Coverage of the I4J Summit, an international conference of leaders from many fields, seeking ways to harness innovation to create more and better jobs. Studio guests are Curt Carlson, President and CEO of SRI International, and David Nordfors, chief organizer of the Summit. Field interviews include Qualcomm founder Irwin Jacobs, Internet pioneer Vint Cerf, and Sven Littorin, past president of the European Council of Ministers.
An interview with Jim Fruchterman, founder of Benetech, a Silicon Valley nonprofit that operates like a high tech startup but measures its return on investment not on the amount of money earned but on the number of people helped. Its array of software products makes books accessible to people who are blind, helps advance environmental conservation, and aids people who defend human rights. Jim Fruchterman is a pioneer in the field of optical character recognition and the winner of a MacArthur F...
This episode looks at a specific method of using visual images in business situations to enhance communication, leverage knowledge and create a unified vision. There are two guests. David Sibbet is founder of Grove Consultants International, has taught his visual methods to high tech companies and government agencies for over 40 years, and has written three books on the subject. Mei Lin Fung is Board Chairman of the Institute for Service Organization Excellence, where she trains her own client...
Can social networking technology advance the cause of peace? This episode examines the Peace Innovation Lab at Stanford University, which uses networking tools such as Facebook to build grassroots relationships between people on opposing sides of conflicts. The guests are Margarita Quihuis, director of the Lab, and Mark Nelson, one of the Lab's cofounders. In addition to the work of the Lab, the show also discusses broader issues of war and peace and the challenges involved in peacemaking.
In this episode, we examine recent advances in understanding the human brain. The guests are Michael Merzenich, professor emeritus of neuroscience at the University of California at San Francisco, and Simon Tan, clinical neuropsychologist at Stanford Medical Center. We discuss the difference between "brain" and "mind", common mental impairments and untapped mental potentials, and also the nature of thought, consciousness and intelligence.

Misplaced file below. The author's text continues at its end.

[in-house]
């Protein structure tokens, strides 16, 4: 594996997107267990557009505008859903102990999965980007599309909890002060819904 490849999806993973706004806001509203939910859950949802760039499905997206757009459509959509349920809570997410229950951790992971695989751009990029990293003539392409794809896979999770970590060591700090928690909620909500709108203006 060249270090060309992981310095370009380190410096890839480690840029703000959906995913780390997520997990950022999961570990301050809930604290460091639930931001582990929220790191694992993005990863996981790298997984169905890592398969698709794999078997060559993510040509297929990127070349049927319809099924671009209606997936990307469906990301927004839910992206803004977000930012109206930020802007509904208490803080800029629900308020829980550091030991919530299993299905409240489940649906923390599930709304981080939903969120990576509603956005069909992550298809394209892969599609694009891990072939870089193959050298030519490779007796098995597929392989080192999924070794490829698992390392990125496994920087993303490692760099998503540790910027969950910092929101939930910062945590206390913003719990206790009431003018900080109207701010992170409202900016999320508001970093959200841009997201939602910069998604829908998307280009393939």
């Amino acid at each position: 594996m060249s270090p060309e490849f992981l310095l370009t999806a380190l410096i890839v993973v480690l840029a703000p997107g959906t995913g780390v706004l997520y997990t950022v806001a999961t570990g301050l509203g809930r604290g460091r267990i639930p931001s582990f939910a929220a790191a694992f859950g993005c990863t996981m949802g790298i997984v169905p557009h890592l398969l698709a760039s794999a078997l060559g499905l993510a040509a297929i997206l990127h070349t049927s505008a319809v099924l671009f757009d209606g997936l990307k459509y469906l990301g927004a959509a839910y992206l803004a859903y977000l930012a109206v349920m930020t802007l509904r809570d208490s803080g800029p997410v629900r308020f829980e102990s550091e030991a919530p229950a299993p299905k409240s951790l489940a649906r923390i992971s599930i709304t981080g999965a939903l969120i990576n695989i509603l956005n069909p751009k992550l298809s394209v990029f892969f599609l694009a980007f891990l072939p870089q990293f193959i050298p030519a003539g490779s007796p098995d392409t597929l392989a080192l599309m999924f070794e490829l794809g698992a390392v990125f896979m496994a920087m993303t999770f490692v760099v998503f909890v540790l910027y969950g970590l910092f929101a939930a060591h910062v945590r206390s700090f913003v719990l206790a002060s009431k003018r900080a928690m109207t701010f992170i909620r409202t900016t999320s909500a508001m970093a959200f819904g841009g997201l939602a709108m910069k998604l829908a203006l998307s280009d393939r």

A discussion of how to search the Internet quickly and efficiently with Daniel Russell, research scientist at Google, who studies how people search for and organize information, and uses that knowledge to improve Google's search quality. he also talks about his MOOC (Massive Open Online Course) called "Power Searching with Google" which had over 275,000 registered students in two presentations
A discussion of how mobile apps are playing an increasing role in dealing with mental health issues. There are two guests. Julia Hoffman is a clinical psychologist and mobile apps lead at the Dept. of Veterans Affairs, where she develops apps to help people with post traumatic stress disorder. Nicholas Chapa is the mobile team lead at the Stanford Persuasive Technology Lab, where the goal is to help people overcome destructive behavior patterns and replace them with positive healthy ones inste...
The recent discovery of the Higgs boson is considered one of the biggest developments in particle physics in decades. This episode reveals what the excitement is all about, and looks at the Atlas Experiment at CERN where the Higgs boson was discovered. We'll talk with several physicists who were involved in the search for the Higgs, discuss the world of particle physics in general, and the practical benefits that can flow from this type of research.
Footage from the Maker Faire, one of the world's largest do-it-yourself events, which is based on a culture of crowd sourcing and community collaboration. Also, an interview with David Lang, an exhibitor at the Faire and co-creator of the OpenROV submarine, an open source remotely operated vehicle for underwater exploration. We also have video of the OpenROV itself, performing underwater.
A discussion of artificial intelligence with a leading expert in the field. Peter Norvig is Director of Research at Google, co-author of the leading college textbook in A.I., co-creator of an online course in A.I. that drew 160,000 students, and winner of the Exceptional Achievement Medal from NASA Ames Research Center. Discussion includes basics of A.I., what A.I. can and cannot do, and some current A.I. projects at Google, such as self driving cars and computerized eyeglasses.